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The acid catalysed hydrolysis of an compound $\ce{A}$ at $\pu{303K}$: $$\ce {A ->[$k$] B}$$ has a half-life of $\pu{100 min}$ when carried out in a buffer solution of $\mathrm{pH=5}$ and $\pu{10 min}$ when carried out at $\mathrm{pH=4}$. Both the times the half-life are independent of the initial concentration of $\ce{A}$. Find its Rate Law.


I am planning something like this:

Let $$\text{Rate} = k [\ce{A}][\ce{H+}]^x\tag1$$ Now let: $$k'=k[\ce{H+}]^x\tag{constant}$$

And then: $$k' t_\frac 12 = \ln2$$


Is it conceptually correct?


Note:

  1. I have found tons of solutions over the internet all with different answers.

  2. The answer given in my book is x=1 (x is same as is used in eq(1)) and I found the same myself but some sites give answer of the same question as x=2.

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  • $\begingroup$ Umm, you have a rate law in first eq. so... $\endgroup$ – Mithoron Sep 18 '20 at 19:12
  • $\begingroup$ could you share the different answers given? just a link to contradictory answers would be enough.. $\endgroup$ – Safdar Sep 19 '20 at 7:09
  • $\begingroup$ @Safdar Check the note section in my question. $\endgroup$ – Tony Stark Sep 19 '20 at 8:12
  • $\begingroup$ @ Tony Stark. As the rate is independent of the concentration of A, it means that the rate is only dependent on the concentration of $\ce{H+}$ and first order. $\endgroup$ – Maurice Sep 19 '20 at 9:33
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We can do this question in two steps, finding the rate law with respect to both A and $\ce{H+}$ individually.

$$\text{Rate}=[A]^y[\ce{H+}]^x$$


The first part is simple, they've given that the half life is independent of $[A]$, therefore it is first order with respect to $\ce{A}$.

Therefore as you've found, $$\text{Rate}=[A][\ce{H+}]^x$$


Now, onto finding the order with respect to $\ce{H+}$.

From what I've seen on the contradictory answers on the net that OP has mentioned, they state that since the rate is inversely proportional to concentration of $\ce{H+}$, it is second order with respect to $\ce{H+}$ by the relation:

$$t_{1/2}\, \alpha\, [A]^{1-n}$$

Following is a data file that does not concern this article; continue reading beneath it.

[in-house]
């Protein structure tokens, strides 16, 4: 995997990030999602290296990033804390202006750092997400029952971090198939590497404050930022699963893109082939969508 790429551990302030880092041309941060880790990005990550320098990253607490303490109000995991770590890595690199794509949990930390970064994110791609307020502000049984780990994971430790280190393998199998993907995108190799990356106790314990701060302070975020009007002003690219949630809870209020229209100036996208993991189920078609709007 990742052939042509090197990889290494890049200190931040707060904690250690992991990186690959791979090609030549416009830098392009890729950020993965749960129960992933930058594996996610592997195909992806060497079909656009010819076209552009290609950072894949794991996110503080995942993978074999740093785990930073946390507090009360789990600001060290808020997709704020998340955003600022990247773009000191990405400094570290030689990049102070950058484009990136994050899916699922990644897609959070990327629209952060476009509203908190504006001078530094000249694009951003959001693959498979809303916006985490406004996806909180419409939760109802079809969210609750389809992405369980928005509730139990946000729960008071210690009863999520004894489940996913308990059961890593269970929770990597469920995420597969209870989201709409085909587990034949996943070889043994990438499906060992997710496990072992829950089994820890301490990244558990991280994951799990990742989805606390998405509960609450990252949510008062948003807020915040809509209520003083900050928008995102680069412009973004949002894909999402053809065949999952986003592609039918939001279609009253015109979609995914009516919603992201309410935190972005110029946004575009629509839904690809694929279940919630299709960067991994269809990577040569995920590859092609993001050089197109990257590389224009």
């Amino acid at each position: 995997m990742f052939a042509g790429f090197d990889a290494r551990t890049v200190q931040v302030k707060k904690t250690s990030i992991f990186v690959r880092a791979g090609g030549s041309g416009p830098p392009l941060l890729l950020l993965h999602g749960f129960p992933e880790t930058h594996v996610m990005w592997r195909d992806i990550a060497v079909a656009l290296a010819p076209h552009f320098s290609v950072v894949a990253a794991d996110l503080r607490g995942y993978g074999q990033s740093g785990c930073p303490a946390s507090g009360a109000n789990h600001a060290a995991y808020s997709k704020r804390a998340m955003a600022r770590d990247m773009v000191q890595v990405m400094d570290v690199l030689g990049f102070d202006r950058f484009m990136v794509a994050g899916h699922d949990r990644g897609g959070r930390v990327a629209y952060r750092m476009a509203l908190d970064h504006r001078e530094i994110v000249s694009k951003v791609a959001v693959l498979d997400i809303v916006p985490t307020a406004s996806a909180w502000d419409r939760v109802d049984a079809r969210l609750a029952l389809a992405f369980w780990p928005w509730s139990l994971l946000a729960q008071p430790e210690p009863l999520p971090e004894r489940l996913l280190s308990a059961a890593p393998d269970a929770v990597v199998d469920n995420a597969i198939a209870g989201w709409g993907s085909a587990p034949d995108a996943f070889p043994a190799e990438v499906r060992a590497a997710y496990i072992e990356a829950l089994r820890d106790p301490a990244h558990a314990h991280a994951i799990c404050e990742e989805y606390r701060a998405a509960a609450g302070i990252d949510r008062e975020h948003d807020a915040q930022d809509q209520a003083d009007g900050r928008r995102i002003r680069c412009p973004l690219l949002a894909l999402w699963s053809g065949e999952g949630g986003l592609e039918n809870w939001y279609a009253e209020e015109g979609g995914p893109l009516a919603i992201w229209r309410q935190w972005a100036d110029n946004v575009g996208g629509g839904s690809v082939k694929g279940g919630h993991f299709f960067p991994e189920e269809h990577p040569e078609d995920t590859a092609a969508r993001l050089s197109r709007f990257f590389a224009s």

where $n$ is the order with respect to A in a reaction.

Is this true? Yes. Is it correct in this context? No. This is because this is true only when the reactant in question actually decreases in the mixture, i.e.

$$-\frac{\mathrm d[A]}{\mathrm dt}=k[A]^n$$

Here, it is specifically given that it is in a buffer of $\mathrm{pH} = 4$. This means that there is no change in the actual concentration of $\ce{H+}$.

Therefore, what you've done is conceptually sound and is the correct method.

$$k'=k[\ce{H+}]^x = \text{constant}$$

\begin{align} \frac{t_{1/2}(\mathrm{pH}=5)}{t_{1/2}(\mathrm{pH}=4)} &= \frac{k'(\mathrm{pH}=4)}{k'(\mathrm{pH}=5)} = \frac{k[\ce{H+}]^x(\mathrm{pH}=4)}{k[\ce{H+}]^x(\mathrm{pH}=5)} \\ \implies \frac{100}{10}&=\left(\frac{10^{-4}}{10^{-5}}\right)^x = 10^x \\ \implies x &=1 \end{align}

Therefore, the rate would be:

$$\text{Rate}=k[A][\ce{H+}]$$

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  • $\begingroup$ There is a similar question -- Rate Law for inversion of cane sugar -- chemistry.stackexchange.com/questions/104543/… . Applying the same method does not give me the answer. Please look into it. $\endgroup$ – Tony Stark Sep 19 '20 at 10:57
  • $\begingroup$ @TonyStark It is the exact same question, poorly formatted.. except A and B are given (conditons seem similar as well). Did you read the comments? this is same.. Also, I seem to get the correct answer there as well. $\endgroup$ – Safdar Sep 19 '20 at 11:00
  • $\begingroup$ Check this : toppr.com/ask/question/… . This is the same question as chemistry.stackexchange.com/questions/104543/… but well formatted. $\endgroup$ – Tony Stark Sep 19 '20 at 11:48
  • $\begingroup$ @TonyStark What part of my above statement did you not understand? "Is this true? Yes. Is it correct in this context? No. This is because this is true only when the reactant in question actually decreases in the mixture," the other answers are wrong.. the internet isn't always right.. one group adds a solution, others plagiarise. nobody cares if they are correct since they aren't community vetted.. $\endgroup$ – Safdar Sep 19 '20 at 11:50
  • $\begingroup$ Actually I was looking for this statement clearly stated by some experienced person - " the other answers are wrong.. the internet isn't always right.. one group adds a solution, others plagiarise." $\endgroup$ – Tony Stark Sep 19 '20 at 12:29

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